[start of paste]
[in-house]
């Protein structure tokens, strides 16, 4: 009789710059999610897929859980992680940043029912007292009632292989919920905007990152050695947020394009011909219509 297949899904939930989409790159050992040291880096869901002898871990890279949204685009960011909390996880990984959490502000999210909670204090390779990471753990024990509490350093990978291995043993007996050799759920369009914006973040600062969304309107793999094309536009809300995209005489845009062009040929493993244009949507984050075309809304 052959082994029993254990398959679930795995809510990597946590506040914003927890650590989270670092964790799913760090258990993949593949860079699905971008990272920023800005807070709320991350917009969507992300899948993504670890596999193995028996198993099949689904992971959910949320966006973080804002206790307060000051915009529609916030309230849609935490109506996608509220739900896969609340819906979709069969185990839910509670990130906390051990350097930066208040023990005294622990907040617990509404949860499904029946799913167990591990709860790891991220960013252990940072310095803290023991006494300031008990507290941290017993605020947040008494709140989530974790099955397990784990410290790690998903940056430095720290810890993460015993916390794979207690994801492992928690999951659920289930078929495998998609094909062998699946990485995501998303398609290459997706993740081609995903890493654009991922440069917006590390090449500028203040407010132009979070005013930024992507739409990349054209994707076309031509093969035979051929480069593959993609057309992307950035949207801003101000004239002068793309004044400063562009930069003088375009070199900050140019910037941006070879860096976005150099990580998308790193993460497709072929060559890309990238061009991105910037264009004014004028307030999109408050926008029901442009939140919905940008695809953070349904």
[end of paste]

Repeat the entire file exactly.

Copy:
[in-house]
């Protein structure tokens, strides 16, 4: 009789710059999610897929859980992680940043029912007292009632292989919920905007990152050695947020394009011909219509 297949899904939930989409790159050992040291880096869901002898871990890279949204685009960011909390996880990984959490502000999210909670204090390779990471753990024990509490350093990978291995043993007996050799759920369009914006973040600062969304309107793999094309536009809300995209005489845009062009040929493993244009949507984050075309809304 052959082994029993254990398959679930795995809510990597946590506040914003927890650590989270670092964790799913760090258990993949593949860079699905971008990272920023800005807070709320991350917009969507992300899948993504670890596999193995028996198993099949689904992971959910949320966006973080804002206790307060000051915009529609916030309230849609935490109506996608509220739900896969609340819906979709069969185990839910509670990130906390051990350097930066208040023990005294622990907040617990509404949860499904029946799913167990591990709860790891991220960013252990940072310095803290023991006494300031008990507290941290017993605020947040008494709140989530974790099955397990784990410290790690998903940056430095720290810890993460015993916390794979207690994801492992928690999951659920289930078929495998998609094909062998699946990485995501998303398609290459997706993740081609995903890493654009991922440069917006590390090449500028203040407010132009979070005013930024992507739409990349054209994707076309031509093969035979051929480069593959993609057309992307950035949207801003101000004239002068793309004044400063562009930069003088375009070199900050140019910037941006070879860096976005150099990580998308790193993460497709072929060559890309990238061009991105910037264009004014004028307030999109408050926008029901442009939140919905940008695809953070349904």